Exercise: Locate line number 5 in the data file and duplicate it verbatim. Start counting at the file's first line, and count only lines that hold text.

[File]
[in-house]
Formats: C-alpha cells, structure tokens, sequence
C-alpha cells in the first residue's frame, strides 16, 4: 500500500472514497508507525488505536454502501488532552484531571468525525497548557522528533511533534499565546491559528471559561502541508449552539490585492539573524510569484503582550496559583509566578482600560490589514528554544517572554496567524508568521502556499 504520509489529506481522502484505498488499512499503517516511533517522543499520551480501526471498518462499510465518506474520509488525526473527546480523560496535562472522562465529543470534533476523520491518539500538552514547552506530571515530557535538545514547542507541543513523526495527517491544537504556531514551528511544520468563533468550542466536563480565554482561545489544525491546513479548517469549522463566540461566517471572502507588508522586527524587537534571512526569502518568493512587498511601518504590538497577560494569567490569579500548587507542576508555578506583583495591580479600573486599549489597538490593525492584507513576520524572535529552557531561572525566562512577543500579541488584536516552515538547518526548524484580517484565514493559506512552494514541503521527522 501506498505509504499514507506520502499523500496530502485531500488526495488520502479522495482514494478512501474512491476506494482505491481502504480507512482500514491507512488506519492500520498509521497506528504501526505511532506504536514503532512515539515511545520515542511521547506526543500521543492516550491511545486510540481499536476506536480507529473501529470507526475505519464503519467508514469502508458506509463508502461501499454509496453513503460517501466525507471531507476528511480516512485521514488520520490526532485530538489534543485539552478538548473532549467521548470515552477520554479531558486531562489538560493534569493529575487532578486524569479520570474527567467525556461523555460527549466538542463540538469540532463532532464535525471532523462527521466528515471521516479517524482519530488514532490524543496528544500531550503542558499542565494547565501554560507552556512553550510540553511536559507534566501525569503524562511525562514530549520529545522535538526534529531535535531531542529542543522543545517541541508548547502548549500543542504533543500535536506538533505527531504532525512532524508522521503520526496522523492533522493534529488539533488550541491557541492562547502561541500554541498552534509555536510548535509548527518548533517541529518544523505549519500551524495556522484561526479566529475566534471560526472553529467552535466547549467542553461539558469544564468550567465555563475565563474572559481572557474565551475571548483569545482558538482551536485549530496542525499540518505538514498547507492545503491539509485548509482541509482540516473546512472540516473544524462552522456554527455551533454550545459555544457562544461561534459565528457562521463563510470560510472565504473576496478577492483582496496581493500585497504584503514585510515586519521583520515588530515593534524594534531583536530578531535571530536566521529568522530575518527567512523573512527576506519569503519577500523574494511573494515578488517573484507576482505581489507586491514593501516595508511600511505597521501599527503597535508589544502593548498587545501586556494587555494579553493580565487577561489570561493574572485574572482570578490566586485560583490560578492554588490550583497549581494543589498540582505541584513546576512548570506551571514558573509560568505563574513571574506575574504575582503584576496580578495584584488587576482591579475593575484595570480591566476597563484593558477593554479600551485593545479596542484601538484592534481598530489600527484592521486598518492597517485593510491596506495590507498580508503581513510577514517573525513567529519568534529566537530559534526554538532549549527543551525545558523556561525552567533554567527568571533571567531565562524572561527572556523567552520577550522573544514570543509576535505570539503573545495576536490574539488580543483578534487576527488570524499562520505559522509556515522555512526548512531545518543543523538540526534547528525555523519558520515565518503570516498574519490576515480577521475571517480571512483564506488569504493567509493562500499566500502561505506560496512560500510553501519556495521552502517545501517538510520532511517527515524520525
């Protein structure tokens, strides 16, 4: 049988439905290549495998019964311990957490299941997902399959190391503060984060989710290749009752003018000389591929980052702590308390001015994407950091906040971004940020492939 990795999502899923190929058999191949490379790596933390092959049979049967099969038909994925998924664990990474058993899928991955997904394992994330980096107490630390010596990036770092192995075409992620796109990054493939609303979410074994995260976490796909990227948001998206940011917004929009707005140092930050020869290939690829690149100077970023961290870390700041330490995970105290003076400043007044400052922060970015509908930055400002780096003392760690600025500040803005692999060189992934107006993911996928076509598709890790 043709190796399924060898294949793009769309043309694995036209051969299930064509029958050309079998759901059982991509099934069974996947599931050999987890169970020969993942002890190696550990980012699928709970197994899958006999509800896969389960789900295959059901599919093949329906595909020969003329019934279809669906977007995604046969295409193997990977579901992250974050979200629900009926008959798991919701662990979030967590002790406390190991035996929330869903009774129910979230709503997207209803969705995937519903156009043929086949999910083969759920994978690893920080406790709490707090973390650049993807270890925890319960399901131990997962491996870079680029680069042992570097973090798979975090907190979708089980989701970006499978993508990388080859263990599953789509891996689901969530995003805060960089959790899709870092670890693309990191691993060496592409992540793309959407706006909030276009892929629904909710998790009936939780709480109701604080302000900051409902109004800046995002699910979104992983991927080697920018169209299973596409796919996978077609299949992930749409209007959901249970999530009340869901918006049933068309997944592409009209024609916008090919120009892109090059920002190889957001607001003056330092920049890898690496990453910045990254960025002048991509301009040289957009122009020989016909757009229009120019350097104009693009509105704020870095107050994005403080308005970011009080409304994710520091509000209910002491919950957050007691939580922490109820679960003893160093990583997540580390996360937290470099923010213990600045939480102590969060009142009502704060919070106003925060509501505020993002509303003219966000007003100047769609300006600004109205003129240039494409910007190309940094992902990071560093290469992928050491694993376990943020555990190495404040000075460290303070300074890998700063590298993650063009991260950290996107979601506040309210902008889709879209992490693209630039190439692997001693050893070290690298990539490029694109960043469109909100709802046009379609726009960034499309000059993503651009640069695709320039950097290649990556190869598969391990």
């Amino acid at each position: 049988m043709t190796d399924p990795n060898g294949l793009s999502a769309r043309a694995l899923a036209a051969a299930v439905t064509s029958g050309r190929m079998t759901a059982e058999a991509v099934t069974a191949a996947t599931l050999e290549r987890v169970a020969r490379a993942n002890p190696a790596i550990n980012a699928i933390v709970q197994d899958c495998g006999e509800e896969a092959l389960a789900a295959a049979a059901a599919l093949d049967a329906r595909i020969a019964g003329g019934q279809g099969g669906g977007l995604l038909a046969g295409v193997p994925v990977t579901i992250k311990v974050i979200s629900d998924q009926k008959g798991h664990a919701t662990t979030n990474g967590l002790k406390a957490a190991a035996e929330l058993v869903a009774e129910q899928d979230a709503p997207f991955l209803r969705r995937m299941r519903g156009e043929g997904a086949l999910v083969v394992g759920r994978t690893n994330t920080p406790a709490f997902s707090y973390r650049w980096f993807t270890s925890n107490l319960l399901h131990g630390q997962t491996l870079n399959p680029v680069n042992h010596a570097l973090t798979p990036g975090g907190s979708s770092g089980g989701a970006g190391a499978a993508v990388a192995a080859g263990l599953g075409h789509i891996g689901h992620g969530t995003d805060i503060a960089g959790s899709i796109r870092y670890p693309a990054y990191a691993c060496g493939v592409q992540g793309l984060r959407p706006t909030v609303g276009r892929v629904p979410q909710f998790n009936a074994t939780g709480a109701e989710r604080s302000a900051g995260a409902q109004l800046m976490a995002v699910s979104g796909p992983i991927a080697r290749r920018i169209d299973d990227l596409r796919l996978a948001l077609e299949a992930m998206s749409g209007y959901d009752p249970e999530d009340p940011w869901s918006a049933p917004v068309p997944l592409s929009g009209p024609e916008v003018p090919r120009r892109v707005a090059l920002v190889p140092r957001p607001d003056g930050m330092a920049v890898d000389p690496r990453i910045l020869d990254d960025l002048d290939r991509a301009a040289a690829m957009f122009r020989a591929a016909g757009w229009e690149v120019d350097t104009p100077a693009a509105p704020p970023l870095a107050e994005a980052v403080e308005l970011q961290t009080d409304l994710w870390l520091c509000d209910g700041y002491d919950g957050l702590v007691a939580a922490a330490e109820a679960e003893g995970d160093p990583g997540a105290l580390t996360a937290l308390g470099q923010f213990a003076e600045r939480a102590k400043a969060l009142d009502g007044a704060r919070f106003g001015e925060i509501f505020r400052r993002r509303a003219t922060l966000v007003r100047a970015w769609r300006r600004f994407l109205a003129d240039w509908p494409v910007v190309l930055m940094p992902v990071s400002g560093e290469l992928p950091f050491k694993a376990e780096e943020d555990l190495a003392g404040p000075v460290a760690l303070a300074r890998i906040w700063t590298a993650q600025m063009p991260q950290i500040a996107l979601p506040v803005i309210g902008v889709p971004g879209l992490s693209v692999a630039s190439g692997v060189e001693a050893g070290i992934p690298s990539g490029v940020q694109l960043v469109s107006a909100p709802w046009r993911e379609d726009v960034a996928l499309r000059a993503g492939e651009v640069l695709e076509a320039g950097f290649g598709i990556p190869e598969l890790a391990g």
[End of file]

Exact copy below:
């Amino acid at each position: 049988m043709t190796d399924p990795n060898g294949l793009s999502a769309r043309a694995l899923a036209a051969a299930v439905t064509s029958g050309r190929m079998t759901a059982e058999a991509v099934t069974a191949a996947t599931l050999e290549r987890v169970a020969r490379a993942n002890p190696a790596i550990n980012a699928i933390v709970q197994d899958c495998g006999e509800e896969a092959l389960a789900a295959a049979a059901a599919l093949d049967a329906r595909i020969a019964g003329g019934q279809g099969g669906g977007l995604l038909a046969g295409v193997p994925v990977t579901i992250k311990v974050i979200s629900d998924q009926k008959g798991h664990a919701t662990t979030n990474g967590l002790k406390a957490a190991a035996e929330l058993v869903a009774e129910q899928d979230a709503p997207f991955l209803r969705r995937m299941r519903g156009e043929g997904a086949l999910v083969v394992g759920r994978t690893n994330t920080p406790a709490f997902s707090y973390r650049w980096f993807t270890s925890n107490l319960l399901h131990g630390q997962t491996l870079n399959p680029v680069n042992h010596a570097l973090t798979p990036g975090g907190s979708s770092g089980g989701a970006g190391a499978a993508v990388a192995a080859g263990l599953g075409h789509i891996g689901h992620g969530t995003d805060i503060a960089g959790s899709i796109r870092y670890p693309a990054y990191a691993c060496g493939v592409q992540g793309l984060r959407p706006t909030v609303g276009r892929v629904p979410q909710f998790n009936a074994t939780g709480a109701e989710r604080s302000a900051g995260a409902q109004l800046m976490a995002v699910s979104g796909p992983i991927a080697r290749r920018i169209d299973d990227l596409r796919l996978a948001l077609e299949a992930m998206s749409g209007y959901d009752p249970e999530d009340p940011w869901s918006a049933p917004v068309p997944l592409s929009g009209p024609e916008v003018p090919r120009r892109v707005a090059l920002v190889p140092r957001p607001d003056g930050m330092a920049v890898d000389p690496r990453i910045l020869d990254d960025l002048d290939r991509a301009a040289a690829m957009f122009r020989a591929a016909g757009w229009e690149v120019d350097t104009p100077a693009a509105p704020p970023l870095a107050e994005a980052v403080e308005l970011q961290t009080d409304l994710w870390l520091c509000d209910g700041y002491d919950g957050l702590v007691a939580a922490a330490e109820a679960e003893g995970d160093p990583g997540a105290l580390t996360a937290l308390g470099q923010f213990a003076e600045r939480a102590k400043a969060l009142d009502g007044a704060r919070f106003g001015e925060i509501f505020r400052r993002r509303a003219t922060l966000v007003r100047a970015w769609r300006r600004f994407l109205a003129d240039w509908p494409v910007v190309l930055m940094p992902v990071s400002g560093e290469l992928p950091f050491k694993a376990e780096e943020d555990l190495a003392g404040p000075v460290a760690l303070a300074r890998i906040w700063t590298a993650q600025m063009p991260q950290i500040a996107l979601p506040v803005i309210g902008v889709p971004g879209l992490s693209v692999a630039s190439g692997v060189e001693a050893g070290i992934p690298s990539g490029v940020q694109l960043v469109s107006a909100p709802w046009r993911e379609d726009v960034a996928l499309r000059a993503g492939e651009v640069l695709e076509a320039g950097f290649g598709i990556p190869e598969l890790a391990g």